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Abstract

Wasp parasitoids use a variety of methods to commandeer their insect hosts in order to create an environment that will support and promote their own development, usually to the detriment of the host insect. Parasitized insects typically undergo developmental arrest and die sometime after the parasitoid has become independent of its host. Parasitoids can deactivate their host's immune system and effect changes in host hormone titers and behavior. Often, host tissues or organs become refractory to stimulation by tropic hormones. Here we present an overview of the manipulative capabilities of wasp-injected calyx fluid containing polydnaviruses and venom, as well as the parasitoid larva and the teratocytes that originate from the serosal membrane that surrounds the developing embryo of the parasitoid. Possibilities for using regulatory molecules produced by the parasitoid or its products that would be potentially useful in developing new, environmentally safe insect control agents are discussed.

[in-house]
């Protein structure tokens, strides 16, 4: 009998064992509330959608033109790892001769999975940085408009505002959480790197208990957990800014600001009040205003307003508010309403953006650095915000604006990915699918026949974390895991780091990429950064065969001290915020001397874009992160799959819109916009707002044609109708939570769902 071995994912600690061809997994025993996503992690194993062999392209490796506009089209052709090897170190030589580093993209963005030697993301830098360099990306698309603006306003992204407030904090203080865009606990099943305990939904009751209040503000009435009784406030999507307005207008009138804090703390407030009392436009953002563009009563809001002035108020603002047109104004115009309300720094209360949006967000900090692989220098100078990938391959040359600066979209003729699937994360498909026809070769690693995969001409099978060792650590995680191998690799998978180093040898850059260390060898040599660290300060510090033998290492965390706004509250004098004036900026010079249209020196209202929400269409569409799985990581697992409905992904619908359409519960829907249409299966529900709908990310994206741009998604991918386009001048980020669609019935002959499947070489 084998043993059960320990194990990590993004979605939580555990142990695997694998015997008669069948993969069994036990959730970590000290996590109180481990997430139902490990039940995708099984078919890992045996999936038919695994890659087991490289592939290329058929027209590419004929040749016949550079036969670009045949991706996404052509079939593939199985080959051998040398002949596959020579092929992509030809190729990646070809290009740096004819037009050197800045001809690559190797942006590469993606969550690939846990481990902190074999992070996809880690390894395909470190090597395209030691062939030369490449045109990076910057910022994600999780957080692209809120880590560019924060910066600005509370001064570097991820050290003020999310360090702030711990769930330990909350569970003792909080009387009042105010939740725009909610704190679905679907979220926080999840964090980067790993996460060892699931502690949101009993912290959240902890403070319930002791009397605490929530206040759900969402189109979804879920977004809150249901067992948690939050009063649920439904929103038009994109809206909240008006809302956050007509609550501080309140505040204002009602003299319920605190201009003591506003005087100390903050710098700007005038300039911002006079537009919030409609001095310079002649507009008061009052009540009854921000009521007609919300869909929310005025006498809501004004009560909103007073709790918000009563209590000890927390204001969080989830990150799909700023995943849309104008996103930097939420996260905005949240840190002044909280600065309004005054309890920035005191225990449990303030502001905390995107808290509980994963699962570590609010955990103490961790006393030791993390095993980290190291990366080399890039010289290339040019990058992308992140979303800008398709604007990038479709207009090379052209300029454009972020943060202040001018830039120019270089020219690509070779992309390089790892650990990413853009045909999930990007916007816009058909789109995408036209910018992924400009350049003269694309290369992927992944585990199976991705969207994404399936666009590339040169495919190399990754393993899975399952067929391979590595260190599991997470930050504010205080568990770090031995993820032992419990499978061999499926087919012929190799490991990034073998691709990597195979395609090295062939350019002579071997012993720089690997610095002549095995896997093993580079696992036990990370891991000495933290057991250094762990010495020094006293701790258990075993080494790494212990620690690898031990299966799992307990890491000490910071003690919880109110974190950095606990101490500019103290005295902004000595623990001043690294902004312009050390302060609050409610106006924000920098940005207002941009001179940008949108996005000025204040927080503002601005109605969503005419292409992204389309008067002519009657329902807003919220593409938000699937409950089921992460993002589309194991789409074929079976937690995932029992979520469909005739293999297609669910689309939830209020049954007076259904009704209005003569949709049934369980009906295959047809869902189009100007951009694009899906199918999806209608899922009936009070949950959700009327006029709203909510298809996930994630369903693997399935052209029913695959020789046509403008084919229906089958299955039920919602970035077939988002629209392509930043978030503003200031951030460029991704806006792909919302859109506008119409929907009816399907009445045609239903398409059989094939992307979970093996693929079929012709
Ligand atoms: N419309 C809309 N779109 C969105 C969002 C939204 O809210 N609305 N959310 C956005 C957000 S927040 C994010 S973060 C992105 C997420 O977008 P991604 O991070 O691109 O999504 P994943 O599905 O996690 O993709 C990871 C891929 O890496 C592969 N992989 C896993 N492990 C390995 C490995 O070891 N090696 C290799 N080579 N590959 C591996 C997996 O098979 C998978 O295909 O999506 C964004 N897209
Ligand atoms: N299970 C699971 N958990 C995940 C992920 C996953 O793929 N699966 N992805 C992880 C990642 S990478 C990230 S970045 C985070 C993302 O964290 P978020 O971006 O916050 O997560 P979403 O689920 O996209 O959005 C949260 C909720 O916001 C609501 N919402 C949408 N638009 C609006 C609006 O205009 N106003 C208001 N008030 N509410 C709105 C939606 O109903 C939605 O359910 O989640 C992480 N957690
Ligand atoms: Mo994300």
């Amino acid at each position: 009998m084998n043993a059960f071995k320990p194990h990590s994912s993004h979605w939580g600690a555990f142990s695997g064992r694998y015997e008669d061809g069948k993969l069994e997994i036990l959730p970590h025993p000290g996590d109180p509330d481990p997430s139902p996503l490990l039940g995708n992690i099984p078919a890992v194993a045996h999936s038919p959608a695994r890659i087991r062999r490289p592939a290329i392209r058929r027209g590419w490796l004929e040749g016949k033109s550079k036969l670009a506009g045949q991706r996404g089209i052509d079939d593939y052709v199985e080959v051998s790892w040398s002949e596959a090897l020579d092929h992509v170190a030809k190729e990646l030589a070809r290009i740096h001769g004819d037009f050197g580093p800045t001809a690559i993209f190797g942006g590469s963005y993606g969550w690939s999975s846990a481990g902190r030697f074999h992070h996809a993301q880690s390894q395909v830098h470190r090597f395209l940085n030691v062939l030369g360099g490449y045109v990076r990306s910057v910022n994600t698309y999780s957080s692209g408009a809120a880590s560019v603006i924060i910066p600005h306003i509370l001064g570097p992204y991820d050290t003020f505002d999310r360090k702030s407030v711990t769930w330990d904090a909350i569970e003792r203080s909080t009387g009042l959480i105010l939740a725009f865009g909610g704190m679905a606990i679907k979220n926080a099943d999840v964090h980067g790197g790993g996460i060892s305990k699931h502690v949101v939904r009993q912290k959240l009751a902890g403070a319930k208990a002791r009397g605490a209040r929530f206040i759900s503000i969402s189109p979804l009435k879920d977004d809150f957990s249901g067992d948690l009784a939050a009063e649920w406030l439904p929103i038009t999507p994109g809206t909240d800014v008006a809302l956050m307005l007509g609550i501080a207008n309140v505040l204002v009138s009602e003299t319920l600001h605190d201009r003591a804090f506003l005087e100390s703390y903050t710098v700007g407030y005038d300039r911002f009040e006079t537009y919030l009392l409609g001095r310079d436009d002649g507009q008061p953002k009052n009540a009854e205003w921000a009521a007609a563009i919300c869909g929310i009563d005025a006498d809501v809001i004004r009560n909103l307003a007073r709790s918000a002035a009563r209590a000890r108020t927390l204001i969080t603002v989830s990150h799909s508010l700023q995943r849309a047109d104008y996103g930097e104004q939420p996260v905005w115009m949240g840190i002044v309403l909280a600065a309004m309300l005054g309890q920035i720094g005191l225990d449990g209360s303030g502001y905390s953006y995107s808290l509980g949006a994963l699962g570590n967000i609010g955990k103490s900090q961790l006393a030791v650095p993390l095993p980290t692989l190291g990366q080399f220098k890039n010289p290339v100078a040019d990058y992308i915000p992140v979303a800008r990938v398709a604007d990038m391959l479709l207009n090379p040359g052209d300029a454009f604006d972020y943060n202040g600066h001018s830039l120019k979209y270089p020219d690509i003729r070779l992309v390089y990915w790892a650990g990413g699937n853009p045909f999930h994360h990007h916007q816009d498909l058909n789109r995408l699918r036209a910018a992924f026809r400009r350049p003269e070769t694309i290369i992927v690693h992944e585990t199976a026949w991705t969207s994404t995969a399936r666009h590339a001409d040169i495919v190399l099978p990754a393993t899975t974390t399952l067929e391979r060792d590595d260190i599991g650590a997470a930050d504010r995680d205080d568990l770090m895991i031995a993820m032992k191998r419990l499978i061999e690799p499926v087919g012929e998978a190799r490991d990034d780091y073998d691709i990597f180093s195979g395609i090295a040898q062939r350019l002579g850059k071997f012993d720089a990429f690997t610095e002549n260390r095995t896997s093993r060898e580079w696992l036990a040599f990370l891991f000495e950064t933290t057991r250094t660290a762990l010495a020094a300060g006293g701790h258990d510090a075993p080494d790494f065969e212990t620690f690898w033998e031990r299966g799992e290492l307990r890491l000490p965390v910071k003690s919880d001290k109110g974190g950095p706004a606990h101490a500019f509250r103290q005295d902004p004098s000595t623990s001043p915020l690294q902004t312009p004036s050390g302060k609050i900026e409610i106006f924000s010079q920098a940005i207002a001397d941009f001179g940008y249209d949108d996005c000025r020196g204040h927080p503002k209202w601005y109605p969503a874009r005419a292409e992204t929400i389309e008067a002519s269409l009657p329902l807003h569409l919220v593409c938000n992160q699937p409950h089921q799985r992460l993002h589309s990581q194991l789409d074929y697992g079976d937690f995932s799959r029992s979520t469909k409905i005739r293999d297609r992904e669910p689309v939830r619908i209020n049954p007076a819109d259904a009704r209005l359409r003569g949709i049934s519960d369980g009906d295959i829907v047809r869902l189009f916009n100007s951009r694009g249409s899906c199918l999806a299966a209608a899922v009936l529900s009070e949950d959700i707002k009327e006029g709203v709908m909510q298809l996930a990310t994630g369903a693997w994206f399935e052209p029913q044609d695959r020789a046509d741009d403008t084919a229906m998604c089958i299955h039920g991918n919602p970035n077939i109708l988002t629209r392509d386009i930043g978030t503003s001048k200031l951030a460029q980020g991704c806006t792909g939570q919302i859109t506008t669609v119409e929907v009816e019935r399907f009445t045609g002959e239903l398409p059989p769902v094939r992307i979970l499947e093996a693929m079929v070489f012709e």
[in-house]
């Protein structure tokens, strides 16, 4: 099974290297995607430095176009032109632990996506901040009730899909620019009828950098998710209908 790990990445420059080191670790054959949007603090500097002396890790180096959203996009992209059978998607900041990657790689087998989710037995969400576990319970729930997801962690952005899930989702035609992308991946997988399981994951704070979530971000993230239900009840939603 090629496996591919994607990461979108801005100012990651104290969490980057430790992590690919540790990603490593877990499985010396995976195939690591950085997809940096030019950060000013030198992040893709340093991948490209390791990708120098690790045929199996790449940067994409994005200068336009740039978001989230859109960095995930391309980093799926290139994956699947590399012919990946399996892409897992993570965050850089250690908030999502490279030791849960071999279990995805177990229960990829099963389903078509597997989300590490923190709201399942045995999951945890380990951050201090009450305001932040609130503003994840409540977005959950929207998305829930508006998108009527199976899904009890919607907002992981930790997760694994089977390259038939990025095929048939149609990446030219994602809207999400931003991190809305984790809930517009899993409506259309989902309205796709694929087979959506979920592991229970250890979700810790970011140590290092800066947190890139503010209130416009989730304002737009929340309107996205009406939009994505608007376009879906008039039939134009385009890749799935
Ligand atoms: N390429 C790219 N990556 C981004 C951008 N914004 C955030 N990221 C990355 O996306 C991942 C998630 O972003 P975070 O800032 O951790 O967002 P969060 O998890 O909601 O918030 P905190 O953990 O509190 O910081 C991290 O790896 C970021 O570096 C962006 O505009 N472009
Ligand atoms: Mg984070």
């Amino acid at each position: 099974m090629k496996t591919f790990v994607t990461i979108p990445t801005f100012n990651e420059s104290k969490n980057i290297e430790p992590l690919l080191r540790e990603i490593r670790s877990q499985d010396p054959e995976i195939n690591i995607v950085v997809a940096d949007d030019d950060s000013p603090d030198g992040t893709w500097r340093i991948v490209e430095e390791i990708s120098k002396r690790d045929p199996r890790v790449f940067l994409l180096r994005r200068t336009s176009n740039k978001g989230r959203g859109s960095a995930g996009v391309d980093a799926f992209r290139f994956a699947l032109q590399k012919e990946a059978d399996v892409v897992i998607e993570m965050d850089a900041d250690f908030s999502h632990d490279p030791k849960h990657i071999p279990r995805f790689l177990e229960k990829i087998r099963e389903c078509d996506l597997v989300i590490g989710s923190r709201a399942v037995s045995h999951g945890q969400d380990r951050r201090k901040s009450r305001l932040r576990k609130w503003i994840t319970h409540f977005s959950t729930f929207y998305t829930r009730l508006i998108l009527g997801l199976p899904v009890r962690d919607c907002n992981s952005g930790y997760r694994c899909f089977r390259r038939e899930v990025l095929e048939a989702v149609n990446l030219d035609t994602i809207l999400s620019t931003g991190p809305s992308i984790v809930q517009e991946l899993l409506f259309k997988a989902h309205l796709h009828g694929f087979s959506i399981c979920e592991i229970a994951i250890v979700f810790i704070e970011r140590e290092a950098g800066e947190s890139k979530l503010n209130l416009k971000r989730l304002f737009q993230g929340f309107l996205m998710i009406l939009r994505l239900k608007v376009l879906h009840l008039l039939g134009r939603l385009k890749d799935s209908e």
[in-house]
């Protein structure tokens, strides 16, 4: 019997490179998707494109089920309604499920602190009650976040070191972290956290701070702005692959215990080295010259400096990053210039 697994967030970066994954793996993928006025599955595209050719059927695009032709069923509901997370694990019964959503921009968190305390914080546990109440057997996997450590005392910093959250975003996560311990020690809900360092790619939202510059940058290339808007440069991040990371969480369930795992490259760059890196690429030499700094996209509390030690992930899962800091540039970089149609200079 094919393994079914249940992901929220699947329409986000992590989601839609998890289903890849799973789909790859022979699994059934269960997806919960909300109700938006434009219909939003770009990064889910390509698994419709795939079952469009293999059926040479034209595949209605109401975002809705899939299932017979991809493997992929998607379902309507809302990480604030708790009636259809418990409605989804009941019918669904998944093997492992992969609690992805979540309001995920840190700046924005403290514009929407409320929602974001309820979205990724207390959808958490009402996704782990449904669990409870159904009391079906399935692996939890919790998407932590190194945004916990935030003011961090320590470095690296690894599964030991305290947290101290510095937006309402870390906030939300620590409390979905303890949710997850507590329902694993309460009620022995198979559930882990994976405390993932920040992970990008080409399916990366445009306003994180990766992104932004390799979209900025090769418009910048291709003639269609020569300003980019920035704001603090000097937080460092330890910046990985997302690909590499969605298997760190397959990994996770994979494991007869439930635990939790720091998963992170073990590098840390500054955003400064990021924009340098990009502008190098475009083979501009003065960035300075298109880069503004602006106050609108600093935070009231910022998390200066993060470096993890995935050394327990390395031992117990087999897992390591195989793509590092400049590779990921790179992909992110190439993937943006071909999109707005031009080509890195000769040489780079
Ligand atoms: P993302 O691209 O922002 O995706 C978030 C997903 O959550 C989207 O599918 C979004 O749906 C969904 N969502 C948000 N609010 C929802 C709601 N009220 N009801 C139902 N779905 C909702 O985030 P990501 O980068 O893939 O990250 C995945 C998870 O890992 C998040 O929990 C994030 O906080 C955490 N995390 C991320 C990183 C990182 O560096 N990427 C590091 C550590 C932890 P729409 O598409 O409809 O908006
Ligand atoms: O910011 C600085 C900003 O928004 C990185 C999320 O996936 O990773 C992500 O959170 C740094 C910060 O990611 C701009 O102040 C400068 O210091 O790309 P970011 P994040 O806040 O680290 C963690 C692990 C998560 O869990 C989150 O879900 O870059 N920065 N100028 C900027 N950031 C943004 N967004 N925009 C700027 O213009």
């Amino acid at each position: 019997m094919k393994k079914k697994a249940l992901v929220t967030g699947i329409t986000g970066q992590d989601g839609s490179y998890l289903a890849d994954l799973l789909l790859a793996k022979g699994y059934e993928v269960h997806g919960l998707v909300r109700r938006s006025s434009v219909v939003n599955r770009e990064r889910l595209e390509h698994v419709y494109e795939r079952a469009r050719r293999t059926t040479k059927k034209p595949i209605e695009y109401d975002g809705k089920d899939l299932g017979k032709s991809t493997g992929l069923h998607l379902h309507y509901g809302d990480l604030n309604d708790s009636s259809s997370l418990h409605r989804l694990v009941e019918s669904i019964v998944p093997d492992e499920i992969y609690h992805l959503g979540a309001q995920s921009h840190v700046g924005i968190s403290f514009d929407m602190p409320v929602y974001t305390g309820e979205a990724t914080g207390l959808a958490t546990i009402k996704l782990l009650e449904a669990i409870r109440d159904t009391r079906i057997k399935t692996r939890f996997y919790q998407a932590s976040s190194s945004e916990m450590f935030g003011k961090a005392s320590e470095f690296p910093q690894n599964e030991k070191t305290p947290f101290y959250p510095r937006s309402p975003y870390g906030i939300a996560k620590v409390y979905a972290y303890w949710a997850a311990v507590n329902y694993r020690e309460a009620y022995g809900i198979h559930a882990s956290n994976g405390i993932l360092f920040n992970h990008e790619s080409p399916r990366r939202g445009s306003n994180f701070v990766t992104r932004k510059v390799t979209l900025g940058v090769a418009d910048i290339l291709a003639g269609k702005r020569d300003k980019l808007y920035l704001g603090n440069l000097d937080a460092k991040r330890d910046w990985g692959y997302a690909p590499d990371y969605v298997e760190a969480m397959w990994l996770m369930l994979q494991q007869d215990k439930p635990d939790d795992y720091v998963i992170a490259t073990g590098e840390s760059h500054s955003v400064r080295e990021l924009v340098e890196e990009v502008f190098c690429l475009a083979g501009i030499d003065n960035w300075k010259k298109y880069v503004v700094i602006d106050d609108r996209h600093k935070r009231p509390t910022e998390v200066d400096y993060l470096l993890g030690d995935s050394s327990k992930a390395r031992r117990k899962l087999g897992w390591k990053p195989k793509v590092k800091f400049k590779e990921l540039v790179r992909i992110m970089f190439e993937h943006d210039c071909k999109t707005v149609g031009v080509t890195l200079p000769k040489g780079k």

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/content/journals/10.1146/annurev.ento.49.061802.123324
2004-01-01
2024-06-24
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  • Article Type: Review Article
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